Reference : National report: France
Reports : Other
Social & behavioral sciences, psychology : Human geography & demography
Sustainable Development
National report: France
Evrard, Estelle mailto [University of Luxembourg > Faculty of Language and Literature, Humanities, Arts and Education (FLSHASE) > Identités, Politiques, Sociétés, Espaces (IPSE) >]
Blondel, Cyril mailto [University of Luxembourg > Faculty of Language and Literature, Humanities, Arts and Education (FLSHASE) > Identités, Politiques, Sociétés, Espaces (IPSE) >]
EU Commission
[en] spatial justice ; local ; territorial governance ; spatial planning ; cohesion policy
[en] In France, spatial injustice is usually described as disadvantages related to place that result in the feeling that the local population is left out or unable to shape the locality’s own future. It contrasts with a strong tradition of “égalité des territoires” (“equality between territories”) which shapes the spatial planning policy.
Two contrasted case studies have been selected for the RELOCAL project in France. Located in peri-urban post-industrial contexts, they both need to reopen the path towards local development. The EPA Alzette-Belval (Lorraine) is a top-down initiative established through an on-site technical implementation, while Euralens is a more bottom-up, autonomous association in the Nord mining basin. Spatial injustices existed in both localities, and there were a number of similarities (e.g. access to and financing of public services, fair and equitable access to decision-making processes).
The national context goes beyond the individual findings for each case, to reflect on their significance in a national context shaped by successive waves of decentralisation and the recent launch of nationally led thematic initiatives to support local development.
We found that Euralens and the EPA Alzette-Belval make a direct contribution to greater spatial justice. The EPA Alzette-Belval specifically targets distributive justice, while Euralens targets procedural justice more. These two actions demonstrate that despite decentralisation, the state remains crucial in France. Like the place-based approach promoted at the EU level, France encourages localities to build up their own initiatives to foster local development, while the state provides timely support through dedicated schemes (e.g. ERBM, ÉcoCité, EPA à la française). In this context, regions facing steep challenges (e.g. economic regeneration following the fall of single industries, asymmetric border exchanges and interdependencies) are overwhelmed by the task of effectively mobilising the national tools at their disposal and initiating local development on their own.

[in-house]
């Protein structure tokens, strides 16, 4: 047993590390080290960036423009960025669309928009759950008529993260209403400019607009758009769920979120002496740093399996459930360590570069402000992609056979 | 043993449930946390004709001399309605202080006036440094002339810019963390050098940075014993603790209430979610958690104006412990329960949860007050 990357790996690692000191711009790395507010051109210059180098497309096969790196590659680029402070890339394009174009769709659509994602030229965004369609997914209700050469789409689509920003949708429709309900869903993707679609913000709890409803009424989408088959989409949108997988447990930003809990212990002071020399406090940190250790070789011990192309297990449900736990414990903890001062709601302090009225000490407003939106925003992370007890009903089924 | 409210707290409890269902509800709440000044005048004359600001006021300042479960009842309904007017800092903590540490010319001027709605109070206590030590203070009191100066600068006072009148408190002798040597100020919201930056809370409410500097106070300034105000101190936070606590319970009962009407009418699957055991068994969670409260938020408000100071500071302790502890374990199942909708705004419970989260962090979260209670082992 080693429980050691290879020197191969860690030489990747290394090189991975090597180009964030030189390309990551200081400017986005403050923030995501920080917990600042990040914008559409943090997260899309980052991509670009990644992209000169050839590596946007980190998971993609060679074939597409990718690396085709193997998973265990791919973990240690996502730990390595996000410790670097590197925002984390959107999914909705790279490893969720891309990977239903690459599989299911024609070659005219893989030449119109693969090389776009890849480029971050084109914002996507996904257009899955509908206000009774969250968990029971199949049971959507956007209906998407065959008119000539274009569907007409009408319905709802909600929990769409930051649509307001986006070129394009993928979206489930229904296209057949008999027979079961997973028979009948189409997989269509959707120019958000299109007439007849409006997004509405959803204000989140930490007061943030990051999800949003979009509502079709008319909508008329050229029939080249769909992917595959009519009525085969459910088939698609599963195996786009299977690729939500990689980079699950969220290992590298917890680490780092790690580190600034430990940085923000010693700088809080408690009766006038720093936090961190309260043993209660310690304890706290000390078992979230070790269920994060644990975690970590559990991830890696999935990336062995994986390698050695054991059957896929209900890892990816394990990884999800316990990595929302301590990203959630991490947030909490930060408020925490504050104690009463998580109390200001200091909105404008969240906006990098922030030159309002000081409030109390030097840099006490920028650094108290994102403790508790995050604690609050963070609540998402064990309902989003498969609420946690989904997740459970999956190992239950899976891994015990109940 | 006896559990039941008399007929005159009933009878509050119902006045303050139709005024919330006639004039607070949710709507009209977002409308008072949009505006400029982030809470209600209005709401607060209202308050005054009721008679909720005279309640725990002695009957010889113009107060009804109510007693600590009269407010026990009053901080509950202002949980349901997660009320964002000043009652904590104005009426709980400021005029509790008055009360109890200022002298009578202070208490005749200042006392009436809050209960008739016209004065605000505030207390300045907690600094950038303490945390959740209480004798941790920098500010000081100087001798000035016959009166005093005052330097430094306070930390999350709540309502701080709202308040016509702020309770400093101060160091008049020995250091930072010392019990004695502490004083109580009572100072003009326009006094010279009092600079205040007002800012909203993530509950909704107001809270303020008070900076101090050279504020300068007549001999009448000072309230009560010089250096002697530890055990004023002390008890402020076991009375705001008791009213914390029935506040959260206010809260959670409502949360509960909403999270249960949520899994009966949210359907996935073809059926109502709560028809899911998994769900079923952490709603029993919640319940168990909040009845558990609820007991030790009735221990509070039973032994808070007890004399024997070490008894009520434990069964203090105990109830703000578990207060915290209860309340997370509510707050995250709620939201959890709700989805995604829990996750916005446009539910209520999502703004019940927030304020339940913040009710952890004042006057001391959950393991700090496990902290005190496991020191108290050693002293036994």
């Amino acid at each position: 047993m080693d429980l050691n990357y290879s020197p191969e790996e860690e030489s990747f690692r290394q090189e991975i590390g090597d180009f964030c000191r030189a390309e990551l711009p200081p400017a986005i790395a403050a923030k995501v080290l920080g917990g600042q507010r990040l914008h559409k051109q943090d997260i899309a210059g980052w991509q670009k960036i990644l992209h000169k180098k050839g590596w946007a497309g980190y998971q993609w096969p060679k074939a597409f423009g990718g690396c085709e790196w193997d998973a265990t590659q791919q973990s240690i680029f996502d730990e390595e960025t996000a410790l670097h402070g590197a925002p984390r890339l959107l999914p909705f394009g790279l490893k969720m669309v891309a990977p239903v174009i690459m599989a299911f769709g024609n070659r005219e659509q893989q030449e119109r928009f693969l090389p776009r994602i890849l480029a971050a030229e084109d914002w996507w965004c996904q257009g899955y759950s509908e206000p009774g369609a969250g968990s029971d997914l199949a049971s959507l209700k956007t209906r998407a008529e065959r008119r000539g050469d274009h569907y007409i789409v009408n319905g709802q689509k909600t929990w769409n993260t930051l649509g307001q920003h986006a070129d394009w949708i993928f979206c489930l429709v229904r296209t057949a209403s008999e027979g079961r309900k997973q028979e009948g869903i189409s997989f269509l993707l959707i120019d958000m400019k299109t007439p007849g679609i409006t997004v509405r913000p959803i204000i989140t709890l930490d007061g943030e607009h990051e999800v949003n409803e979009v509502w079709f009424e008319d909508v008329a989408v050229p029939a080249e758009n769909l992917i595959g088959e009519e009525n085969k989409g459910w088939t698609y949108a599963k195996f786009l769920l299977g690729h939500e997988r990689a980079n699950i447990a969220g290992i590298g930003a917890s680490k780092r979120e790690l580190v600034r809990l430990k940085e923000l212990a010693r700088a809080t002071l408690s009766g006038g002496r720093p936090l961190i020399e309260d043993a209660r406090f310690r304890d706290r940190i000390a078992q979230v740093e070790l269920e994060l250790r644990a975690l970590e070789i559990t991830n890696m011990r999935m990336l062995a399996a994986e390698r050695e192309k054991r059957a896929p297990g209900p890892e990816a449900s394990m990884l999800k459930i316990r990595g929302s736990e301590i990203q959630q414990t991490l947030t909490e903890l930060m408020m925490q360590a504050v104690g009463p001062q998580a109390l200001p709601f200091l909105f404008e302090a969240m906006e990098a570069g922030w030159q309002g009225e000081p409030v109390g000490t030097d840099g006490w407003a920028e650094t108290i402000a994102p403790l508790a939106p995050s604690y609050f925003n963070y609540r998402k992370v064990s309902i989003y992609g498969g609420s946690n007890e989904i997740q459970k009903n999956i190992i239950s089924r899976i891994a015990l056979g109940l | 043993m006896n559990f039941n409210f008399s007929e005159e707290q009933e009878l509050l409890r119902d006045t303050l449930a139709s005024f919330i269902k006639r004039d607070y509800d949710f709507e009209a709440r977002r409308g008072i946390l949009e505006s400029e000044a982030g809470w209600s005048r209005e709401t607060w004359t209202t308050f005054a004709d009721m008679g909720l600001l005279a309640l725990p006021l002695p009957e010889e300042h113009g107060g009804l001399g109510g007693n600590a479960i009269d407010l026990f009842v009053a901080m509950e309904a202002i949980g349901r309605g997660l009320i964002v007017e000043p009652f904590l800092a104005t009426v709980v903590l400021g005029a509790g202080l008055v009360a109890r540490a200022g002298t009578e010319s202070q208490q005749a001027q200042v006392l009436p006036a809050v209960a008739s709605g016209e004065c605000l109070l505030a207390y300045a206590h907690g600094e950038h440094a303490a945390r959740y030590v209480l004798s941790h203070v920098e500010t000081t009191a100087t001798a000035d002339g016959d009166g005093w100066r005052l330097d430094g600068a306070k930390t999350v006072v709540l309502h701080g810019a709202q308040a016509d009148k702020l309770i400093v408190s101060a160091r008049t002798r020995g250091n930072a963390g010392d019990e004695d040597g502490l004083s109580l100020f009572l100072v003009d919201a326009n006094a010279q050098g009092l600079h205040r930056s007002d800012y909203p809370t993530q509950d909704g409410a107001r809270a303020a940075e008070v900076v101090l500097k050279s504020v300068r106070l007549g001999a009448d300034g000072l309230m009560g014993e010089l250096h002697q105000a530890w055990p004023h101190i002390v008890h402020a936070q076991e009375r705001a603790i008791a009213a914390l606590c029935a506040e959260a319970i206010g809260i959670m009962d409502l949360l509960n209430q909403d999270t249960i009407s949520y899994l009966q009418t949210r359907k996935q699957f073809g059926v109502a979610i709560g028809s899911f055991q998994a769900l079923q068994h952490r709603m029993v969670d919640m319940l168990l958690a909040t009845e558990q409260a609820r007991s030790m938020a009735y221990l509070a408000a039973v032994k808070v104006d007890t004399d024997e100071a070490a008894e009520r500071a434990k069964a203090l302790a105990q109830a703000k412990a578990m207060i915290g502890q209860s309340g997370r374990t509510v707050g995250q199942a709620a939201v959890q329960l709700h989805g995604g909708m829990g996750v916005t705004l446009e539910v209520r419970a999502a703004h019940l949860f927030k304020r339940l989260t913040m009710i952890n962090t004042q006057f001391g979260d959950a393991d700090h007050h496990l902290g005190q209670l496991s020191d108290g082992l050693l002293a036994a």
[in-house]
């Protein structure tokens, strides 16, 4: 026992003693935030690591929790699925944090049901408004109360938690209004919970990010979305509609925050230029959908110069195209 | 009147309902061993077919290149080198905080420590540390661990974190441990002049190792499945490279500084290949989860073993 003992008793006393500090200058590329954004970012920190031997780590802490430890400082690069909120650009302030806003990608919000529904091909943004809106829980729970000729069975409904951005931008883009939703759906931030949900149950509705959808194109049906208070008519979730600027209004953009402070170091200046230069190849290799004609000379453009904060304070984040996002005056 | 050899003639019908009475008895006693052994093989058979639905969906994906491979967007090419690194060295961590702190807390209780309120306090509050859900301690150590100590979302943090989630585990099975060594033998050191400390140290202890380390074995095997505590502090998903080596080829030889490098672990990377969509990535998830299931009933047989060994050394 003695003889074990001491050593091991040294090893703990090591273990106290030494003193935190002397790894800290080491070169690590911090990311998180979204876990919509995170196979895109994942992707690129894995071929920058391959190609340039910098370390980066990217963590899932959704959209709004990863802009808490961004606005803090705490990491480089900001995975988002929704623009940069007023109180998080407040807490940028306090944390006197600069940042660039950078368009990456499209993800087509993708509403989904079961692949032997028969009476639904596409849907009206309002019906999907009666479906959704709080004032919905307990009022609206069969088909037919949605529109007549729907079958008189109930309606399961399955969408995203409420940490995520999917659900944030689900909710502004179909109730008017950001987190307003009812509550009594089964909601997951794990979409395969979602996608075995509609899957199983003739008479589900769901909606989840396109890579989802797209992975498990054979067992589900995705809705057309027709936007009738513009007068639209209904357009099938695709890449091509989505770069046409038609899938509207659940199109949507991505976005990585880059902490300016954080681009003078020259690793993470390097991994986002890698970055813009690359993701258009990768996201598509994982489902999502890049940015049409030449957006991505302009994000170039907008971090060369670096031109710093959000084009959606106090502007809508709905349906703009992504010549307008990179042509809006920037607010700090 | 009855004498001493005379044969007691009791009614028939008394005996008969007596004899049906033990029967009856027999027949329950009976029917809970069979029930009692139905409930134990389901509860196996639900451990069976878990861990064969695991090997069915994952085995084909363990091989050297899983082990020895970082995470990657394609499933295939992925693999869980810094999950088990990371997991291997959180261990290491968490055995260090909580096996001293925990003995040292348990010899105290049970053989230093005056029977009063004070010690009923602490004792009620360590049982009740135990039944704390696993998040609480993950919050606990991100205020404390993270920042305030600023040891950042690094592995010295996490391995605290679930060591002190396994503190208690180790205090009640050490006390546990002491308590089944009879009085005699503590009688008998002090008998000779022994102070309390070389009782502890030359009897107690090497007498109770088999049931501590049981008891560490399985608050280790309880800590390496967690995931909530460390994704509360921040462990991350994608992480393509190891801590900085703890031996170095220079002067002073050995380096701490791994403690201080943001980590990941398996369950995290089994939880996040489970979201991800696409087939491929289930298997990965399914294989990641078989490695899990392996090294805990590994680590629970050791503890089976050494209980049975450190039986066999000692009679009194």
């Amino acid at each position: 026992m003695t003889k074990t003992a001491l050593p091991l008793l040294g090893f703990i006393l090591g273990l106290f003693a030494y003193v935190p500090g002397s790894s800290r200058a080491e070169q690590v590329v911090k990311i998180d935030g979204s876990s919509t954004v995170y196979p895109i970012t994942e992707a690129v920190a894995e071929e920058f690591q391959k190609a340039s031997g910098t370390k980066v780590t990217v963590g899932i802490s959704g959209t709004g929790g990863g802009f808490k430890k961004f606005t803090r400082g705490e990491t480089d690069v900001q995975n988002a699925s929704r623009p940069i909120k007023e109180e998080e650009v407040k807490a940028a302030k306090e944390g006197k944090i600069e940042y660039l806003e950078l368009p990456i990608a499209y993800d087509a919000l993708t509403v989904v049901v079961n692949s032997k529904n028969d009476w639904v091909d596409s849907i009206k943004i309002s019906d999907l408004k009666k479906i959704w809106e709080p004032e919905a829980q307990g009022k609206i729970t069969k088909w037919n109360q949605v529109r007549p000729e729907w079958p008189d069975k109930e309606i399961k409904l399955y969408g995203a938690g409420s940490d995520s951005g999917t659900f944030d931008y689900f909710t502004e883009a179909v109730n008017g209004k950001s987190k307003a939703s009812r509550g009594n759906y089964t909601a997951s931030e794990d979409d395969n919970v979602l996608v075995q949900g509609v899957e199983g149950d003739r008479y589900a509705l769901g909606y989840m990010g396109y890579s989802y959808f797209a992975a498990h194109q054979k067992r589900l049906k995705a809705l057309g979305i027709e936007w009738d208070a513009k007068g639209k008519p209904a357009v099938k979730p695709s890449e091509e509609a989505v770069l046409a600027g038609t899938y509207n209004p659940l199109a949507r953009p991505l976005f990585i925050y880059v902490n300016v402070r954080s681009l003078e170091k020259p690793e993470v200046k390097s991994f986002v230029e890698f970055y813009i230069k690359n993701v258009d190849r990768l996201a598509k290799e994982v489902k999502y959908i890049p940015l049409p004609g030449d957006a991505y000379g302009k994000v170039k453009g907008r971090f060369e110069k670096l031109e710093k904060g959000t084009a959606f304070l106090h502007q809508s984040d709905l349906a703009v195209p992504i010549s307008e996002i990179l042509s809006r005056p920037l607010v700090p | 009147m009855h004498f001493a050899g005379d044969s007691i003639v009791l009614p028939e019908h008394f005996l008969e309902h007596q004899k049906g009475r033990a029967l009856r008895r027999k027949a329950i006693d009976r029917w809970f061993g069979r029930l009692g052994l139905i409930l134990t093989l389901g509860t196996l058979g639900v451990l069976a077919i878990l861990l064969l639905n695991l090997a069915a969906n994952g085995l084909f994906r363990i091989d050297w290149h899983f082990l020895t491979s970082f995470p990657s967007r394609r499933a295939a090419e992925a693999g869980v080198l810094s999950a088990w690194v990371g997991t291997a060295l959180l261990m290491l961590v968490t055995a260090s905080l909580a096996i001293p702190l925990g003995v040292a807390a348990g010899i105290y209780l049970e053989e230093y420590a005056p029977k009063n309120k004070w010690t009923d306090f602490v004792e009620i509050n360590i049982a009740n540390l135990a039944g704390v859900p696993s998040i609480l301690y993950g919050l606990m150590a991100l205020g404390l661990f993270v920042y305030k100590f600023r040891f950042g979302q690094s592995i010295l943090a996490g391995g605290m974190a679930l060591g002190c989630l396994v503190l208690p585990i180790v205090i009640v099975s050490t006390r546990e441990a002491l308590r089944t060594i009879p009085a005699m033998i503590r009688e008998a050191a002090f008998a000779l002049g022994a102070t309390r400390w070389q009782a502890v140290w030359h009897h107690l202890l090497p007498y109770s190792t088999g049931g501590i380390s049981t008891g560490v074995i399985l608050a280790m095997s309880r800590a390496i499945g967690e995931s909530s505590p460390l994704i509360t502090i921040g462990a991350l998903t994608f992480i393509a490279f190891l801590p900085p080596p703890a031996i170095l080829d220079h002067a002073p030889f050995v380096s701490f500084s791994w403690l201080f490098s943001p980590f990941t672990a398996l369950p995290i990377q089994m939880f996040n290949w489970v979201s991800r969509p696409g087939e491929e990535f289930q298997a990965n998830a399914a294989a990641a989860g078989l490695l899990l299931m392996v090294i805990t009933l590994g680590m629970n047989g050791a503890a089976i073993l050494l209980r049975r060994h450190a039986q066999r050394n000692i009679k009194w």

Nationally led instruments therefore need to be adapted to local geographic, political and social specificities in order to be capable of deploying their full impact. It therefore seems important – especially in a unitary country like France – to keep monitoring spatial disparities and social inequalities, have dedicated channels for territories to bring forward their respective problems, and as a consequence to keep redistributive measures that can be mobilised to address the deepest territorial divides.
Too often, potential beneficiaries of EU funding do not apply (i.e. due to the administrative burden, lack of information). Access to EU regional policy should be more open, simpler and based more on impact (including qualitative and quantitative indicators). Open European satellites with dedicated agents in territories facing structural challenges could contribute by enabling these regions and giving “Brussels” a more human and less bureaucratic face.
European Commission - EC
Researchers ; Professionals
H2020 ; 727097 - RELOCAL - Resituating the local in cohesion and territorial development

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